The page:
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Professionals in a wide number of industries and businesses find the VLOOKUP function in Excel very useful. Why this is so is that it helps in locating an exact value. Using VLOOKUP, an MS Excel user can find a specific piece of information in the spreadsheet. This is very useful when there are very many values in a grid. In other words, the VLOOKUP function is ideal for locating an exact one from among a number of values. Using VLOOKUP, users can return data from other locations in a worksheet.
An indication of the functions that VLOOKUP performs can be had from its expansion, which is Vertical Lookup. It works by searching for the specific item in a vertical manner. As opposed to normal values that can be performed manually; VLOOKUP function helps users to go further by enabling them to perform more complex tasks such as unit sales for a period of time at a certain price or its variables.
If the user wants to calculate the unit sales of say, a clothing material from one date to another at a certain price; VLOOKUP is extremely handy. This can be expanded to any number of brands sold by the business for any date or unit price, which is why this function is considered very useful.
We can understand the VLOOKUP function in MS Excel by drawing a parallel with “Control F”, or the “find” function in MS Word. In MS Word, it is possible to use this function to go to the exact word, whereas using VLOOKUP; the user can get down to much more, like the entire object’s associated values.
Get professional help to understand VLOOKUP better
An exploration of this function is best made with expert help. At a webinar that is being organized by Compliance4All, a leading provider of professional trainings for all the areas of regulatory compliance; Excel expert David Ringstrom, CPA, will explain the way in which this program can be tweaked. David Ringstrom is a nationally recognized instructor who designs and teaches Excel courses that are based on over 25 years of consulting and teaching experience. To gain the benefit of experience that David brings into MS Excel, please register for this webinar by logging on to http://www.compliance4all.com/control/w_product/~product_id=501297L...
What makes this presentation different is that the presenter will demonstrate every technique at least twice: first, on a PowerPoint slide with numbered steps, and second, in Excel 2016. He will explain the differences in Excel 2013, 2010, or 2007 both during the presentation as well as in his detailed handouts. David will also give participants an Excel workbook that will include nearly all the examples he will be using during the webinar.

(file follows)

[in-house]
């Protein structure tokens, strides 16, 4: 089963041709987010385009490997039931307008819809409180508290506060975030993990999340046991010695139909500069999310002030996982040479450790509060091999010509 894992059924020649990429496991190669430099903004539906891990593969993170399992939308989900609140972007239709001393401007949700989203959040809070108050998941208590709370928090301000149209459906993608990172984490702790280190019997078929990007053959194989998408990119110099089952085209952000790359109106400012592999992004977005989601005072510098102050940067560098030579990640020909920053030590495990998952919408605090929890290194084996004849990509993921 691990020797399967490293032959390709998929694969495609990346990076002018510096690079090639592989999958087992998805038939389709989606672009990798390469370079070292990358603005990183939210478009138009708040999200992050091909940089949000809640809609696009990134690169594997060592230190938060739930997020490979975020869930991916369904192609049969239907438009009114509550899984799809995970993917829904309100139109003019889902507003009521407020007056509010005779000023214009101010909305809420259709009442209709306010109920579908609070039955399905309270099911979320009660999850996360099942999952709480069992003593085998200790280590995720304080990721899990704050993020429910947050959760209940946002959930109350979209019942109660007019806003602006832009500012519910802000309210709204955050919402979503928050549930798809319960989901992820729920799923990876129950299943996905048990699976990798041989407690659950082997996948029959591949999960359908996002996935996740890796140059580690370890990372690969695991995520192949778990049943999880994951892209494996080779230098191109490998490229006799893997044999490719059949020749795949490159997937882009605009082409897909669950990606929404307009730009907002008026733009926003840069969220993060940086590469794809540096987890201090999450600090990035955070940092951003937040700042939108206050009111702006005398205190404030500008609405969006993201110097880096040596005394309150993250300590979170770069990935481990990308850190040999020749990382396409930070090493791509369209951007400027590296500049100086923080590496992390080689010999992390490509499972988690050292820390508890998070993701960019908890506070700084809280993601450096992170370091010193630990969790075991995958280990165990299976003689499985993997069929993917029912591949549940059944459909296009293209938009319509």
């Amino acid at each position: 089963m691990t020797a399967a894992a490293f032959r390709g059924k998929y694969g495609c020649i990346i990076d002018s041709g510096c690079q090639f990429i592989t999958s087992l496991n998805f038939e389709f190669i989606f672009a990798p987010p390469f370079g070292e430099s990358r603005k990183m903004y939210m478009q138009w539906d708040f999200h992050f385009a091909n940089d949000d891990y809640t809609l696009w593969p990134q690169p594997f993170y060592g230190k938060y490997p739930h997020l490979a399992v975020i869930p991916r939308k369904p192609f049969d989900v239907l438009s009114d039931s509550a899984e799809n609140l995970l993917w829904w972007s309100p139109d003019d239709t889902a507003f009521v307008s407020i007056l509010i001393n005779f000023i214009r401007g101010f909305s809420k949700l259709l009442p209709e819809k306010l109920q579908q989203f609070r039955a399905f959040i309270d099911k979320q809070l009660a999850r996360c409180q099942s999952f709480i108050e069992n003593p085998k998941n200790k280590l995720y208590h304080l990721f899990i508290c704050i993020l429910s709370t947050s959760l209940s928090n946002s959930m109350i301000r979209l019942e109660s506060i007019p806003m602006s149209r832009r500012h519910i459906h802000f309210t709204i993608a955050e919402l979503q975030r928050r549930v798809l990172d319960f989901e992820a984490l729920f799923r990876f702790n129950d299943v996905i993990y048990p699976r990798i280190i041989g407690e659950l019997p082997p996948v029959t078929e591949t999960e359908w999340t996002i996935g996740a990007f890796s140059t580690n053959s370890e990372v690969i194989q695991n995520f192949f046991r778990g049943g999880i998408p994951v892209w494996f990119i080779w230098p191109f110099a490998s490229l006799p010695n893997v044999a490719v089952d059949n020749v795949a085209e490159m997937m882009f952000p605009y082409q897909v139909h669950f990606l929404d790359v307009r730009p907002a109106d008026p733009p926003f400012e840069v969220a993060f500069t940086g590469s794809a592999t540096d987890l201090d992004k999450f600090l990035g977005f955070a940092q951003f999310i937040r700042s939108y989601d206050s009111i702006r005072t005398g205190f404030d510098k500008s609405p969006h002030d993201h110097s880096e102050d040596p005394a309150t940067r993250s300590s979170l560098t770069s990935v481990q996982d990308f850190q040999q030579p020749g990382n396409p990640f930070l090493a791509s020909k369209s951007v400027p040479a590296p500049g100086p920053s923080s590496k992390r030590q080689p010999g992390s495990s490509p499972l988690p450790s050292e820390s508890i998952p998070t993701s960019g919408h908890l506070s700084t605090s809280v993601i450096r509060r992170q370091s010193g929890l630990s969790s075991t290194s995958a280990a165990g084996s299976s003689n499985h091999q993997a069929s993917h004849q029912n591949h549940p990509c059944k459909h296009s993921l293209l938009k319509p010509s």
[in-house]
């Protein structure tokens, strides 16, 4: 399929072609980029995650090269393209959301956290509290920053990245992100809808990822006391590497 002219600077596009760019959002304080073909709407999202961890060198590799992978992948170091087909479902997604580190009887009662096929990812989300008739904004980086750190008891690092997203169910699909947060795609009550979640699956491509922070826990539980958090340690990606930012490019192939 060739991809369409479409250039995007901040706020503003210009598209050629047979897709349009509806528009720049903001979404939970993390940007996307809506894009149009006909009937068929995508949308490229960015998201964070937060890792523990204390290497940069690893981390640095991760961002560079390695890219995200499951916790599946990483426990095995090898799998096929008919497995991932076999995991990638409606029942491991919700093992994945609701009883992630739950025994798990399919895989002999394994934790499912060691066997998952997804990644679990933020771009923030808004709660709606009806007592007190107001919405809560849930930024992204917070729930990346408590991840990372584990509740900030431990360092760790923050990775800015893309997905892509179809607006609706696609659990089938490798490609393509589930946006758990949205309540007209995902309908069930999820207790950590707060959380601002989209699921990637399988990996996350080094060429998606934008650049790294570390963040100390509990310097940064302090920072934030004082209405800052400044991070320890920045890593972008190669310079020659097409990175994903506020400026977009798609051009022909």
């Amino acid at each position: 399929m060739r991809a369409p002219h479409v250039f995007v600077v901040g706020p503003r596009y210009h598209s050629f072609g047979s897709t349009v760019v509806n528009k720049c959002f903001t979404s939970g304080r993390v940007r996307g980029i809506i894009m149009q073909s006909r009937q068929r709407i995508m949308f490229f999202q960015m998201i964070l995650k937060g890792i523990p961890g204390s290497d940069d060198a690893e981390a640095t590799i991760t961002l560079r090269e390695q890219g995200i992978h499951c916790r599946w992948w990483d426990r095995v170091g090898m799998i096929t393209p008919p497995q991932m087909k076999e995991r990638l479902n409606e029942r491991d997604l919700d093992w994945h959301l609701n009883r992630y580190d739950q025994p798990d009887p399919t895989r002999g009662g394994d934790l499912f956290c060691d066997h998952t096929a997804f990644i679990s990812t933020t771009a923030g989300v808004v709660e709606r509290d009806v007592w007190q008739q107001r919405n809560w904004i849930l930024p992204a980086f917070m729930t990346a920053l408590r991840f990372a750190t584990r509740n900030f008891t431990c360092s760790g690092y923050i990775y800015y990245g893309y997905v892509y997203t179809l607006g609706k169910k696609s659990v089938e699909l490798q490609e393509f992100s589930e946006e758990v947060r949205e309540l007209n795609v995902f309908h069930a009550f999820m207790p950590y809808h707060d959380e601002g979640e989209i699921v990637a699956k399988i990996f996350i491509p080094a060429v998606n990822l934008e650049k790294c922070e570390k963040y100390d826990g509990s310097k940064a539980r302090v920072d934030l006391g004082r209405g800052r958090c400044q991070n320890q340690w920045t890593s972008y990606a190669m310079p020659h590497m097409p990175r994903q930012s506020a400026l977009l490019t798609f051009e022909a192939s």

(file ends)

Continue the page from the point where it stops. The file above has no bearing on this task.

Alternatives to VLOOKUP do exist
However, using VLOOKUP isn't always the most efficient approach. Hence, David will explain alternatives such as the INDEX and MATCH, SUMIF, SUMIFS, SUMPRODUCT, IFNA, and OFFSET functions. He will explain the limitations of VLOOKUP. In addition, he will also help participants understand the ways of future-proofing VLOOKUP by using Excel's Table feature versus referencing static ranges.
One of the major gains of this learning session is that the participants will be able to improve the integrity of their spreadsheets with Excel's VLOOKUP function. In addition to helping participants learn the ways of performing dual look-ups; the speaker will also help them get clarity on the user actions that can trigger #REF! errors. Participants will be able to use the IFERROR function to display something other than an #N/A error value when VLOOKUP can't find a match.
He will cover the following areas at this webinar:
o Future-proofing VLOOKUP by using Excel's Table feature versus referencing static ranges
o Using the SUMIF function to summarize data based on a single criterion
o Learning why the INDEX and MATCH combination often is superior to VLOOKUP or HLOOKUP
o Using the MATCH function to find the position of an item on a list
o Using the IFERROR function to display something other than an #N/A error value when VLOOKUP can't find a match
o Improving the integrity of spreadsheets with Excel's VLOOKUP function
o Learning about the IFNA function available in Excel 2013 and later
o Using the SUMIFS function to sum values based on multiple criteria
o Using VLOOKUP to perform approximate matches
o Seeing what types of user actions can trigger #REF errors
o Performing dual lookups, which allow you to look across columns and down rows to cross-reference the data you need.